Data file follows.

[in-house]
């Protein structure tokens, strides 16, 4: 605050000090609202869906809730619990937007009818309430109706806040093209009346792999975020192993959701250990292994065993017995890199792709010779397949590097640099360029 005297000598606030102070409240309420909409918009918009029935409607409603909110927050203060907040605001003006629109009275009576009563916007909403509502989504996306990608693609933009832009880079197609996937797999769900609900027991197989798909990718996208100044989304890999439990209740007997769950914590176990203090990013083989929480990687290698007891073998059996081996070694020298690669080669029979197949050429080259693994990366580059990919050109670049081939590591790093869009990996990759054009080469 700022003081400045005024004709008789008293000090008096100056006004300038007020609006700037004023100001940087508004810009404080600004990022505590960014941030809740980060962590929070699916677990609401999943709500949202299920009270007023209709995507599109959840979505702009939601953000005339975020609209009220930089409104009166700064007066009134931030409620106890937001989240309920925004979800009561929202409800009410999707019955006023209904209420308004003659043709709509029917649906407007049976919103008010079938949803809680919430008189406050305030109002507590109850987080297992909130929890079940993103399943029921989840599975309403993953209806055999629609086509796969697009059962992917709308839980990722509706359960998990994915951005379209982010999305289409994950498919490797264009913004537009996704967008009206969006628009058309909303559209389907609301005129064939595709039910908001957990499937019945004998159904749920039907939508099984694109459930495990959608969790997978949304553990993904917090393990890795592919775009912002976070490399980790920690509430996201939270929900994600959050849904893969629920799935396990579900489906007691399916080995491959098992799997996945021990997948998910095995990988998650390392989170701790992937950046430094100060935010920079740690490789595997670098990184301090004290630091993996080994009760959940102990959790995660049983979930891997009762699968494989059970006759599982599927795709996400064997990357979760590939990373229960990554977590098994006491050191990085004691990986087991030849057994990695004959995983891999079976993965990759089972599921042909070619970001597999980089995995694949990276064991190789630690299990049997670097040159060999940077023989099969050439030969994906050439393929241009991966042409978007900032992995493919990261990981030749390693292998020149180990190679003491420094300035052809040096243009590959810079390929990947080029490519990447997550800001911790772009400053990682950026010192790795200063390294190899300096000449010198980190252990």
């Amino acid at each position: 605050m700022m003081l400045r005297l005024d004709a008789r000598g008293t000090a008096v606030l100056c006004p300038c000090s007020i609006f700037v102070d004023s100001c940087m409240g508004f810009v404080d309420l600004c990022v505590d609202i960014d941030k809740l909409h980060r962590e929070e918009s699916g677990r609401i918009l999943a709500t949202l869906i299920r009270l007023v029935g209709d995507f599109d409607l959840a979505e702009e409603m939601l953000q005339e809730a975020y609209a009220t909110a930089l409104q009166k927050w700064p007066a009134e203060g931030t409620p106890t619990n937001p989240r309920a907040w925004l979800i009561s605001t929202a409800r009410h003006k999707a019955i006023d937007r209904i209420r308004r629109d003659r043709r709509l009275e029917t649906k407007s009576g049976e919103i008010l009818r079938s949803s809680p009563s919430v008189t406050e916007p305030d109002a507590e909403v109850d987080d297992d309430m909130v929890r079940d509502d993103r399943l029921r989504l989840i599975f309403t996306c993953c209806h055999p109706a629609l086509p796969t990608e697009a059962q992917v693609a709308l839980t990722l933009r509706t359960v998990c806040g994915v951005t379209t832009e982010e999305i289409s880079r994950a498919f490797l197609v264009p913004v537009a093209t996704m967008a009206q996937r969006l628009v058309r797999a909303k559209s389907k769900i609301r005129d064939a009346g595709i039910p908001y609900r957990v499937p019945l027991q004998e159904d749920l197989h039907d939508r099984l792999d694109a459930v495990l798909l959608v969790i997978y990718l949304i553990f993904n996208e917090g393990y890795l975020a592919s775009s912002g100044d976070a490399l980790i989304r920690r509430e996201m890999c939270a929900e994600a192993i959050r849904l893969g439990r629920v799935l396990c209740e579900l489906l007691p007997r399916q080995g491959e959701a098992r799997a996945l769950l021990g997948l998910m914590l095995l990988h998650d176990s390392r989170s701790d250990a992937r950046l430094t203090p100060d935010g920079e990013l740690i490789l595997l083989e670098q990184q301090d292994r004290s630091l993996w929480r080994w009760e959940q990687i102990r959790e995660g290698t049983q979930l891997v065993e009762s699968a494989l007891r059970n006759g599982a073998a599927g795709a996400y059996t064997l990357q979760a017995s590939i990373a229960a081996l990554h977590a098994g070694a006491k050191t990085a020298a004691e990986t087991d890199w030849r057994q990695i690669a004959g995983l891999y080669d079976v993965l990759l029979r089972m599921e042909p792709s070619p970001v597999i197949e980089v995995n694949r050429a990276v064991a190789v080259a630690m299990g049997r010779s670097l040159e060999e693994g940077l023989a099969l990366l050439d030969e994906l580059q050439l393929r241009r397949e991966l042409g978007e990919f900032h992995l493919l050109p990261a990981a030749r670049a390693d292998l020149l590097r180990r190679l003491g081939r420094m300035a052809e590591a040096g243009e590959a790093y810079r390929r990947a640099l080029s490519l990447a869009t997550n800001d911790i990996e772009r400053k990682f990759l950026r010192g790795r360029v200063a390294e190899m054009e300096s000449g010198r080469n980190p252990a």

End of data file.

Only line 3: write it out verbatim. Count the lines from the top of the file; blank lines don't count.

């Amino acid at each position: 605050m700022m003081l400045r005297l005024d004709a008789r000598g008293t000090a008096v606030l100056c006004p300038c000090s007020i609006f700037v102070d004023s100001c940087m409240g508004f810009v404080d309420l600004c990022v505590d609202i960014d941030k809740l909409h980060r962590e929070e918009s699916g677990r609401i918009l999943a709500t949202l869906i299920r009270l007023v029935g209709d995507f599109d409607l959840a979505e702009e409603m939601l953000q005339e809730a975020y609209a009220t909110a930089l409104q009166k927050w700064p007066a009134e203060g931030t409620p106890t619990n937001p989240r309920a907040w925004l979800i009561s605001t929202a409800r009410h003006k999707a019955i006023d937007r209904i209420r308004r629109d003659r043709r709509l009275e029917t649906k407007s009576g049976e919103i008010l009818r079938s949803s809680p009563s919430v008189t406050e916007p305030d109002a507590e909403v109850d987080d297992d309430m909130v929890r079940d509502d993103r399943l029921r989504l989840i599975f309403t996306c993953c209806h055999p109706a629609l086509p796969t990608e697009a059962q992917v693609a709308l839980t990722l933009r509706t359960v998990c806040g994915v951005t379209t832009e982010e999305i289409s880079r994950a498919f490797l197609v264009p913004v537009a093209t996704m967008a009206q996937r969006l628009v058309r797999a909303k559209s389907k769900i609301r005129d064939a009346g595709i039910p908001y609900r957990v499937p019945l027991q004998e159904d749920l197989h039907d939508r099984l792999d694109a459930v495990l798909l959608v969790i997978y990718l949304i553990f993904n996208e917090g393990y890795l975020a592919s775009s912002g100044d976070a490399l980790i989304r920690r509430e996201m890999c939270a929900e994600a192993i959050r849904l893969g439990r629920v799935l396990c209740e579900l489906l007691p007997r399916q080995g491959e959701a098992r799997a996945l769950l021990g997948l998910m914590l095995l990988h998650d176990s390392r989170s701790d250990a992937r950046l430094t203090p100060d935010g920079e990013l740690i490789l595997l083989e670098q990184q301090d292994r004290s630091l993996w929480r080994w009760e959940q990687i102990r959790e995660g290698t049983q979930l891997v065993e009762s699968a494989l007891r059970n006759g599982a073998a599927g795709a996400y059996t064997l990357q979760a017995s590939i990373a229960a081996l990554h977590a098994g070694a006491k050191t990085a020298a004691e990986t087991d890199w030849r057994q990695i690669a004959g995983l891999y080669d079976v993965l990759l029979r089972m599921e042909p792709s070619p970001v597999i197949e980089v995995n694949r050429a990276v064991a190789v080259a630690m299990g049997r010779s670097l040159e060999e693994g940077l023989a099969l990366l050439d030969e994906l580059q050439l393929r241009r397949e991966l042409g978007e990919f900032h992995l493919l050109p990261a990981a030749r670049a390693d292998l020149l590097r180990r190679l003491g081939r420094m300035a052809e590591a040096g243009e590959a790093y810079r390929r990947a640099l080029s490519l990447a869009t997550n800001d911790i990996e772009r400053k990682f990759l950026r010192g790795r360029v200063a390294e190899m054009e300096s000449g010198r080469n980190p252990a």